Strong US consumer, business spending bolster growth picture

WASHINGTON: US consumer spending accelerated in November and shipments of key capital goods orders increased for the 10th straight month, data showed on Friday, the latest signs of strong momentum in the economy as the year winds down.
But the bullish growth picture was dimmed somewhat as the figures also showed household savings dropped last month to the lowest level in more than nine years. Low savings could hurt consumer spending, though economists are optimistic wage growth will pick up in the new year.
The Commerce Department said consumer spending, which accounts for more than two-thirds of US economic activity, rose 0.6 per cent last month after gaining 0.2 per cent in October. Spending last month was buoyed by an increase in demand for motor vehicles, recreational goods and utilities.
When adjusted for inflation, consumer spending increased 0.4 per cent in November from unchanged in the prior month. Personal income rose 0.3 per cent last month, with wages increasing 0.4 per cent.
As a result, households dipped into their savings, which fell to $426.2 billion — the lowest level since August 2008 and down from $466.9 billion in October. The saving rate dropped to a 10-year low of 2.9 per cent from 3.2 per cent in October.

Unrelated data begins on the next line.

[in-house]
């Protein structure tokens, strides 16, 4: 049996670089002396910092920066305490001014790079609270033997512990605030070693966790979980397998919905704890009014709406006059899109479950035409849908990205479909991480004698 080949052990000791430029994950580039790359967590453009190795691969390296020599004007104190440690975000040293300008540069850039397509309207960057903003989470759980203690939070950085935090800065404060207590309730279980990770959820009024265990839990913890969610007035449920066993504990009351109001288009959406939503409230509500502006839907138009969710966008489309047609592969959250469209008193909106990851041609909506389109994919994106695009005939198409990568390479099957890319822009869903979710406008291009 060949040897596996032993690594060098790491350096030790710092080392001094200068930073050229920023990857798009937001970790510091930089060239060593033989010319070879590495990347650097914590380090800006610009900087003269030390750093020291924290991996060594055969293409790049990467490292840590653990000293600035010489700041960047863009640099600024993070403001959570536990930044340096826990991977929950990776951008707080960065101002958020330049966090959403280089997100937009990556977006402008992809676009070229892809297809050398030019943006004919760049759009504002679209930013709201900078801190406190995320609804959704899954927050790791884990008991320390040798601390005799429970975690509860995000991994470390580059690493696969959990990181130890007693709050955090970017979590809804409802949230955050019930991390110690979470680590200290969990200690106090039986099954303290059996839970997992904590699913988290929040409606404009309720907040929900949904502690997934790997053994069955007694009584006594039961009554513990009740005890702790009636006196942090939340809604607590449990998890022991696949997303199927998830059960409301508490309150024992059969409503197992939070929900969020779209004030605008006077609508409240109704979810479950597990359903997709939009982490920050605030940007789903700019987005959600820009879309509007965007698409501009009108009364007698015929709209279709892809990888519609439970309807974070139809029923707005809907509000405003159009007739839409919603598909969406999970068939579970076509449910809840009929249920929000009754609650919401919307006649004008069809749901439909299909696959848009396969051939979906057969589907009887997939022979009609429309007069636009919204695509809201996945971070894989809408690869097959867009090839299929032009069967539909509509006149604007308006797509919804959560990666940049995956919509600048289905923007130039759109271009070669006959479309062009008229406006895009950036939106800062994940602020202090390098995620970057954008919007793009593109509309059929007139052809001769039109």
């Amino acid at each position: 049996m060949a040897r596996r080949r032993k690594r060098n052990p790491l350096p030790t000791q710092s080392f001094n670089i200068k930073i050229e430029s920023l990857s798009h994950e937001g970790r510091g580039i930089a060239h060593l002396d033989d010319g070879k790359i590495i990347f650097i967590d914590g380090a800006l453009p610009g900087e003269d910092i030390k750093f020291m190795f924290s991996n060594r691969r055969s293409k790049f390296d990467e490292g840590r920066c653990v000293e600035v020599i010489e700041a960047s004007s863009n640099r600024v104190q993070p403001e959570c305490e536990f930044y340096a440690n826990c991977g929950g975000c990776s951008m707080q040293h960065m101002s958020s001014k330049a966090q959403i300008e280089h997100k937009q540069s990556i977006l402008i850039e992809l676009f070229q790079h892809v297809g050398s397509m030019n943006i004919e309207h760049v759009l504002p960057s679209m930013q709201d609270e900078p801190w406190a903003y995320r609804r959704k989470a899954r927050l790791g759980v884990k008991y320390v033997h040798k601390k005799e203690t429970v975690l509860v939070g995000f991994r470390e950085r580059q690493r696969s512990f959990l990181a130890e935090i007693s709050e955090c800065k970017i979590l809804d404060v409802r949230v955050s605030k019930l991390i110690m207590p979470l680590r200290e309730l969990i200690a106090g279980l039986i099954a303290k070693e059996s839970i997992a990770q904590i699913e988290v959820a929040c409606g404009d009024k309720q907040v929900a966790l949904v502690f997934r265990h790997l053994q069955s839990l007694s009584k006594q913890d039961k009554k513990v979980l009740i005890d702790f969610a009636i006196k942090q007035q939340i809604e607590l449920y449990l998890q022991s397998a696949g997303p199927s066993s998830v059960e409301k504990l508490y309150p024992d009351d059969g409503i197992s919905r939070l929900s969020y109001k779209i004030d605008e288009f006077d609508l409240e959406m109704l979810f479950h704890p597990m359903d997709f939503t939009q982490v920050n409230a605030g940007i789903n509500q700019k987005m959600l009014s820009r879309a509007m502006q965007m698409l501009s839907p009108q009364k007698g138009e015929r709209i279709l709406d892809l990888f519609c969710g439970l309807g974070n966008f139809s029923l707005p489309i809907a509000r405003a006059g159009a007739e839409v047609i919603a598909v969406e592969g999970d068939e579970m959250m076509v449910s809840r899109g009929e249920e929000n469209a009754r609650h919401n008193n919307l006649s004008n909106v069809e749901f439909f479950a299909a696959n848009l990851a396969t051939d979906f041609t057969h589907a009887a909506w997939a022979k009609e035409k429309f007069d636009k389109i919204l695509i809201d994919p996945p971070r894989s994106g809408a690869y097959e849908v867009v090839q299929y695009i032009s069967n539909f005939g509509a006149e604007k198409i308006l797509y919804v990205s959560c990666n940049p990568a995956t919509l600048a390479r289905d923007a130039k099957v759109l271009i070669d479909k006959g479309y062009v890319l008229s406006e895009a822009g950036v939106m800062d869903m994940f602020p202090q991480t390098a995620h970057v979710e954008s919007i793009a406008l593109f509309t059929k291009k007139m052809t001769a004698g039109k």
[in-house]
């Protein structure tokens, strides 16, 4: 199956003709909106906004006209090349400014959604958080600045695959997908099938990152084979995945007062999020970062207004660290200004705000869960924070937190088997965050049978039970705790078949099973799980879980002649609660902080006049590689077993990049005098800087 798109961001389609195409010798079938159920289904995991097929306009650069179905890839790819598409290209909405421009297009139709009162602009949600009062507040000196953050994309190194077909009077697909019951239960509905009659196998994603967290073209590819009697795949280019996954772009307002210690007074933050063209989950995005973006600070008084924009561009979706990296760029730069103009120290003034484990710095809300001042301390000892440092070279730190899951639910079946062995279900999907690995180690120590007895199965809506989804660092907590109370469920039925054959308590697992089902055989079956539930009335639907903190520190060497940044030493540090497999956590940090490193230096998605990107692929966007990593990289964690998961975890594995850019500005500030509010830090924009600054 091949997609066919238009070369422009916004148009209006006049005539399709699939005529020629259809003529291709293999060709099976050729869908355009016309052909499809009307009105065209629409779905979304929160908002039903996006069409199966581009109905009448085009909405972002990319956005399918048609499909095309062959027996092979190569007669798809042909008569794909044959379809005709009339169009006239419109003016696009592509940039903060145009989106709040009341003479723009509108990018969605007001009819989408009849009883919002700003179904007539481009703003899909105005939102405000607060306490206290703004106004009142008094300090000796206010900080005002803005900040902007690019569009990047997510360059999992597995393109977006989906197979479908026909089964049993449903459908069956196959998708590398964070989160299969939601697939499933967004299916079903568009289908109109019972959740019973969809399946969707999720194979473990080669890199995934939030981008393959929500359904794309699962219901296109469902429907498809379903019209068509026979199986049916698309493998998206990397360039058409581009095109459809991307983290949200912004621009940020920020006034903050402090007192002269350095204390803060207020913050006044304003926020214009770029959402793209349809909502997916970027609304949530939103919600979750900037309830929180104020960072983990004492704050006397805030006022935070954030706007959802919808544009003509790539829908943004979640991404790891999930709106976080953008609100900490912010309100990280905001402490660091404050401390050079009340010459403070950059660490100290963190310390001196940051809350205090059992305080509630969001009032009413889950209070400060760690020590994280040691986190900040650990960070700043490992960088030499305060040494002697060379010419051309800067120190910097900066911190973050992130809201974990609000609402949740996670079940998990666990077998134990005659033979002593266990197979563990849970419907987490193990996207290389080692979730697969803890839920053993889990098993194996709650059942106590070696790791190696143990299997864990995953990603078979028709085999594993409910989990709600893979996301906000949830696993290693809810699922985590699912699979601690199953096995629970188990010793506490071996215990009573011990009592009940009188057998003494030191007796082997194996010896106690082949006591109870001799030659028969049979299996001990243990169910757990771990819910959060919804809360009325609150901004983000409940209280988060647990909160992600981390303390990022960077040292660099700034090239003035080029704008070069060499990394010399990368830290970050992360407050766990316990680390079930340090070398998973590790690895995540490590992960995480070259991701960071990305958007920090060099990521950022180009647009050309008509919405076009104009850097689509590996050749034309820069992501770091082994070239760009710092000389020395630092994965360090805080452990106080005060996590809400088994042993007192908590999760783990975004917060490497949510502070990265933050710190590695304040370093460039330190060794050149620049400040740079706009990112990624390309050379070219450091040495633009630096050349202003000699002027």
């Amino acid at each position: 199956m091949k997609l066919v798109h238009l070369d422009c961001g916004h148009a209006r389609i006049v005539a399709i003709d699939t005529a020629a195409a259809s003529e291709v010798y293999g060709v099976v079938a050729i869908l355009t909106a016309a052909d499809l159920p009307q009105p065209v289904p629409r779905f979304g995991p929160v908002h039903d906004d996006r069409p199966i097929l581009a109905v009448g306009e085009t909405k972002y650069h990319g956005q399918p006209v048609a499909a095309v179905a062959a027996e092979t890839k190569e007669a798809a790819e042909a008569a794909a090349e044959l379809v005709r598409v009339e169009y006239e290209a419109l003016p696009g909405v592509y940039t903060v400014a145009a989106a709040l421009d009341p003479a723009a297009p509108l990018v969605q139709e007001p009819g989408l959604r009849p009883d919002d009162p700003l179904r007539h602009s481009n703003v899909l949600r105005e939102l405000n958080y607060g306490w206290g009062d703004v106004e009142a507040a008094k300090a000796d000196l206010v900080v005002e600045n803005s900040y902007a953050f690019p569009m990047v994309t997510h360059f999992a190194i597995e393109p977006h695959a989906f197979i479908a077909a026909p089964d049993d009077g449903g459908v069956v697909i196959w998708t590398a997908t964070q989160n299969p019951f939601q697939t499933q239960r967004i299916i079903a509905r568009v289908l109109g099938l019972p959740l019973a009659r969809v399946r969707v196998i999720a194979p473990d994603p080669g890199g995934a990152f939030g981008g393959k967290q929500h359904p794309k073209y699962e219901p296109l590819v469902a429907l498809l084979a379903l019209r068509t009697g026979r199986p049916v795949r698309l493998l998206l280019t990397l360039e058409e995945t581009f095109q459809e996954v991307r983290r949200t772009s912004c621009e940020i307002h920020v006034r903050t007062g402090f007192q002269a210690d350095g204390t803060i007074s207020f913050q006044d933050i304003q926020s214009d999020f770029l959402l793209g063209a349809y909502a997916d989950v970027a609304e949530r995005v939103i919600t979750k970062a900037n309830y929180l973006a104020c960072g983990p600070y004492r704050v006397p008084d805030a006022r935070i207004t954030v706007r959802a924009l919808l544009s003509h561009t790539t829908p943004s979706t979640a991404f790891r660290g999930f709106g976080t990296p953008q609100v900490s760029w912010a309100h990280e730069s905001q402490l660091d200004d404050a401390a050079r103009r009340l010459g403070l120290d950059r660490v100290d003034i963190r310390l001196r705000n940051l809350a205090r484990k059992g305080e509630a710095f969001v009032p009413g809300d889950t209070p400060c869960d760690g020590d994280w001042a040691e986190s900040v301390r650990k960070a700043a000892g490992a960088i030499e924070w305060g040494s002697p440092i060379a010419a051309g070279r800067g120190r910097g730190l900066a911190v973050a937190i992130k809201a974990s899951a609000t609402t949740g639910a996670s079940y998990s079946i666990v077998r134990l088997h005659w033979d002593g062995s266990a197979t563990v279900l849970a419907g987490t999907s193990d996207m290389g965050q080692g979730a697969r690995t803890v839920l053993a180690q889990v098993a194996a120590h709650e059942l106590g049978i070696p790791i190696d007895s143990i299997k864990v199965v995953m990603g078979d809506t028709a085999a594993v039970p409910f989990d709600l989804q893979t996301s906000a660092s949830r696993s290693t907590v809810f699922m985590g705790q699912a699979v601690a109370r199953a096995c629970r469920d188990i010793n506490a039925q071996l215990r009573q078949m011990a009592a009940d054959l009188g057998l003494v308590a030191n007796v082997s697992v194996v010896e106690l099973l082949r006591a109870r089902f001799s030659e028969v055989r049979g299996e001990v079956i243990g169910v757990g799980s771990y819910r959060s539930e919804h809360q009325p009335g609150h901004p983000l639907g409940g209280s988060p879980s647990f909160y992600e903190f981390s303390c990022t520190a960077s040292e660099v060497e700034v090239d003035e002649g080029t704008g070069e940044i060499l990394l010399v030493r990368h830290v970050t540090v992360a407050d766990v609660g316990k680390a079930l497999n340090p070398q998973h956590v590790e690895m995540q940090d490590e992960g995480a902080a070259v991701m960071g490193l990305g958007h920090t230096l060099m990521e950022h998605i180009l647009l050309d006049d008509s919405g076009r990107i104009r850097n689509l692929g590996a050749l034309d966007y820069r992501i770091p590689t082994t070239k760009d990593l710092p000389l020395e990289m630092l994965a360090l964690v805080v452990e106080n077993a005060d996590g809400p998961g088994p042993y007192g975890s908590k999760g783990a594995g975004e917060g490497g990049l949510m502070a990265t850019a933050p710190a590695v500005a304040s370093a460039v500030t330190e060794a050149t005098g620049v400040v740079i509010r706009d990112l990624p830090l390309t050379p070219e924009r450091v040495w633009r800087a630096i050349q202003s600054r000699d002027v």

In addition to savings, consumer spending is being driven by record household wealth, thanks to a booming stock market and rising home prices.
With the US economy near full employment, economists argue that the tax cuts will only provide a modest boost to growth. President Donald Trump signed the tax legislation into law on Friday. It slashes the corporate income tax rate to 21 per cent from 35 per cent and offers tax cuts for individuals.
The Trump administration argues that the tax cuts will boost both business and consumer spending. But the individual income tax cuts are skewed toward higher-income households, which economists say have a low propensity to consume.
The dollar was trading slightly higher against a basket of currencies while US Treasury yields rose modestly. Stocks on Wall Street slipped.
Despite the increase in spending, monthly inflation remained benign in November. The Federal Reserve’s preferred inflation measure, the personal consumption expenditures (PCE) price index excluding volatile food and energy prices, rose 0.1 per cent in November after gaining 0.2 per cent in October.
The so-called core PCE price index increased 1.5 per cent in the 12 months through November, picking up from 1.4 per cent in October. It has undershot the Fed’s 2 per cent target since mid-2012 and its progress could determine the pace at which the US central bank raises interest rates next year. In a third report, the Commerce Department said new home sales jumped 17.5 per cent to a seasonally adjusted annual rate of 733,000 units last month. That was the highest level since July 2007. New home sales surged 26.6 per cent from a year ago. — Reuters